A friend of mine has recently done a very wonderful, yet very brave thing. He openly admitted he has recently been struggling with depression. Kudos to you friend. Not an easy thing to bring to the forefront. Most of us prefer to stay in denial.
Crohn’s Disease has taken its toll on me, but depression was one of the areas I refused to allow it to take me. But it did. So I did the only thing I knew I could do, deny it. It wasn’t easy to see at the time and I’ll admit, it is still a struggle for me. I’m not a sit on the sidelines kind of person. I’ve always been right in the middle of stuff enjoying life to the fullest. Being sidelined by a disease has been attacking me at the very core of who I am and who I always thought I was.
A patient God and a very loving husband and family have been going through this with me. Karl is actually glad that I’m finally admitting how much I had struggled during some of my lowest points with all that Crohn’s has taken from me. The best way I fight back? Finding every single way I can enjoy life to the fullest again – no matter what others think. I suppose it is best summed up in my thoughts that I shared with my friend.
When a child hears a happy tune – they giggle and dance for joy. When they get a favorite toy – expressions of happiness unlimited. When they see someone hurting they are ready to give all – immediately. Being an adult really sucks because so many people tell you to grow up. But I was much happier when I giggled and danced and gave all I had.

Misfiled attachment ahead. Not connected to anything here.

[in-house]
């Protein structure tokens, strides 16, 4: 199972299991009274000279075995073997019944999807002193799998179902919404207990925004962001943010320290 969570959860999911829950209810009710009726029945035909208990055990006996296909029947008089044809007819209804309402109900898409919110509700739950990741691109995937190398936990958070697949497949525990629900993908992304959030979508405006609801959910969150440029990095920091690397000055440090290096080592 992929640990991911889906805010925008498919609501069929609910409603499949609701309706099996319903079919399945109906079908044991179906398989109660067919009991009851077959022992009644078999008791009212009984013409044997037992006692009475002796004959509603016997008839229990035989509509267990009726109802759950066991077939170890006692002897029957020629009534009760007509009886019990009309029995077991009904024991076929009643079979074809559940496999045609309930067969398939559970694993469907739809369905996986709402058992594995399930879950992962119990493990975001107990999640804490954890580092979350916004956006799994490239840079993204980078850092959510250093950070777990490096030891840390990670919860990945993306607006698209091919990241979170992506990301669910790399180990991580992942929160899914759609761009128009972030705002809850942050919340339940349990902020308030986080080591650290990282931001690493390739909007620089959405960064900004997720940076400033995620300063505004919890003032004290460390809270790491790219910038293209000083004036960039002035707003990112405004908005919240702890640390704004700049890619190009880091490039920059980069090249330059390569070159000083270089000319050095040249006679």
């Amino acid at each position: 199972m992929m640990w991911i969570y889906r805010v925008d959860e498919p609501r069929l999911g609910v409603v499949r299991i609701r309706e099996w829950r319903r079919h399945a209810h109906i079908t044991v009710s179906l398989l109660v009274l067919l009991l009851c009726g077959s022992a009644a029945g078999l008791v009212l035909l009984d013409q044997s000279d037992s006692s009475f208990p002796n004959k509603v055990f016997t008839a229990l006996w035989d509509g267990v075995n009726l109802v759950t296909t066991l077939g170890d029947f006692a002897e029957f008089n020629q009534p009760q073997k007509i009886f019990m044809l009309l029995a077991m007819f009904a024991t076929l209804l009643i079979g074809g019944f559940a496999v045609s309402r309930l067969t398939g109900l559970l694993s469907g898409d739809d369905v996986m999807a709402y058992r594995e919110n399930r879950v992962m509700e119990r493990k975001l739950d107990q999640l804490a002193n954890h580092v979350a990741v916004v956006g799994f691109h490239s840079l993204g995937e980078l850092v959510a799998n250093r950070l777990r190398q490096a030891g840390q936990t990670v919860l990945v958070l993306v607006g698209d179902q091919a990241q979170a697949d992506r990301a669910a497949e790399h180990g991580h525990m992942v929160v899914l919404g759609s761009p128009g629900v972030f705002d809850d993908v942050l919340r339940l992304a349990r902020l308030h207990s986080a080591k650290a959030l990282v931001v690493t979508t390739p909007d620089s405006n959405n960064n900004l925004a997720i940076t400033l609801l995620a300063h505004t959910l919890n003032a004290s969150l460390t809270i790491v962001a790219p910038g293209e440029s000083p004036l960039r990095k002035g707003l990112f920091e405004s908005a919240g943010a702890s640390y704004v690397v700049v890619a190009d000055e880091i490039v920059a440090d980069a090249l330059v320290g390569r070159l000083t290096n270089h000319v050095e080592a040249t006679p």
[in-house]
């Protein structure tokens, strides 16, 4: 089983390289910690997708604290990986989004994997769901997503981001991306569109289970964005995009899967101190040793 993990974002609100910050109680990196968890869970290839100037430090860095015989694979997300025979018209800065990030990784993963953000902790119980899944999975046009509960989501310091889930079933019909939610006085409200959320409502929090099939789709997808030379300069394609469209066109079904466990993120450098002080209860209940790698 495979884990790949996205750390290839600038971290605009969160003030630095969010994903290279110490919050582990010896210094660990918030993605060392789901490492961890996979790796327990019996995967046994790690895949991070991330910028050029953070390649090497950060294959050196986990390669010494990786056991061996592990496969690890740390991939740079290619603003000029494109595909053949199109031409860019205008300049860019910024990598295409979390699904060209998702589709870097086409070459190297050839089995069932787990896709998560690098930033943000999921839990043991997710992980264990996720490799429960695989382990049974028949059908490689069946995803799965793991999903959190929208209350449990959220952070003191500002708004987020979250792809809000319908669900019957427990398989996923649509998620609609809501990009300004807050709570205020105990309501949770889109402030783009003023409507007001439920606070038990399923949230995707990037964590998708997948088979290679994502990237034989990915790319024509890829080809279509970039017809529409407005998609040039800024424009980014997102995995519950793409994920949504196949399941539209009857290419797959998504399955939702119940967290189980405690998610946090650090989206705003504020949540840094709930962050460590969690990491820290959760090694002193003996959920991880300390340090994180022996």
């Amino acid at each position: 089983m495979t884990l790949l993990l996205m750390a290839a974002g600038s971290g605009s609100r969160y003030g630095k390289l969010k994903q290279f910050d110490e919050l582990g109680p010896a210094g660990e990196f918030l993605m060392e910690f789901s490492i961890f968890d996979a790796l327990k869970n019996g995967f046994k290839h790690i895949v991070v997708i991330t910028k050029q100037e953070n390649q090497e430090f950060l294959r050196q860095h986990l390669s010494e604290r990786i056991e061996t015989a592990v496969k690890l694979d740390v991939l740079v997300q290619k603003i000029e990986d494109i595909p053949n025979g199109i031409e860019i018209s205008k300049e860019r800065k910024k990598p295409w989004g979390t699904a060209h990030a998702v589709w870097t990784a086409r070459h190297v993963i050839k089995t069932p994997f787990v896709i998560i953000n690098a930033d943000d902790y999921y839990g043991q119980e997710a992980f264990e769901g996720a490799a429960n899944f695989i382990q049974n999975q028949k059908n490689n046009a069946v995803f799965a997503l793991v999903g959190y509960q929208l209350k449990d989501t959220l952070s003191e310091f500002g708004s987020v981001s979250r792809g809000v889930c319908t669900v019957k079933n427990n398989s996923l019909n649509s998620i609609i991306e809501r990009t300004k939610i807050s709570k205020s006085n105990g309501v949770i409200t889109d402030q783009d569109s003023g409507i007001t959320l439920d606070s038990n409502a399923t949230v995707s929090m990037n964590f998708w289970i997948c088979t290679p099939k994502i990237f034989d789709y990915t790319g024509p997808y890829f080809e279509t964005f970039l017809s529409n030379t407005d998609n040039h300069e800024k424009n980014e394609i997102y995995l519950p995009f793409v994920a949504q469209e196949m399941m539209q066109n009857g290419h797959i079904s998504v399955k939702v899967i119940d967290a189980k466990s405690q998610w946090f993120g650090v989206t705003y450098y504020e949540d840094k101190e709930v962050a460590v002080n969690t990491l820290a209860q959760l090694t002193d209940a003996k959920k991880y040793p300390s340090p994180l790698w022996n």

Crohn’s still gives me bad days, but I’m determined to giggle, dance and give like a little child, because life was meant to be lived happy and abundantly!
My husband and I grew up in a generation where we were told what to do and what not to do, often without any reason or explanation as to why. While our great grandparents prided themselves in obedient children who just did what they were told, somehow our society has created in us the need to know why.
So as we discuss life choices with all of our children, and especially the teenager, we remember to throw in the “why’s” of the reasoning behind our positions. It’s not because we are bad parents and haven’t trained our children to obey without question. It is instead making sure our children know enough to have a reason to take that position for themselves in the future when they are on their own.
One of the latest issues discussed – public dancing. I’ve seen some very beautiful folk dances over the years, including ones with particular songs that taught life lessons. I’ve also seen what dancing with “bumping and grinding” can do to a friend of mine back when we were teenagers. We’ve told Michael, dancing today is so sensual and skin contact creates a lot of things that often aren’t supposed to be there. A husband and wife swaying to some music in the privacy of their own home – that’s their deal. Good for them. I don’t need to see it in public please and i certainly don’t need to see people not married to each other doing it.
So this article appears and I share it with my son. Yes, there are reasons why we don’t show off tons of flesh and press skin against skin when it’s not with the person we are married to. It leads to many problems, of which the producers of Dancing With the Stars have to spend money fixing after every season. Here’s more. http://www.foxnews.com/entertainment/2012/10/22/bumping-and-grinding-on-dwts-leads-to-off-screen-hookups-between-dancers-stars/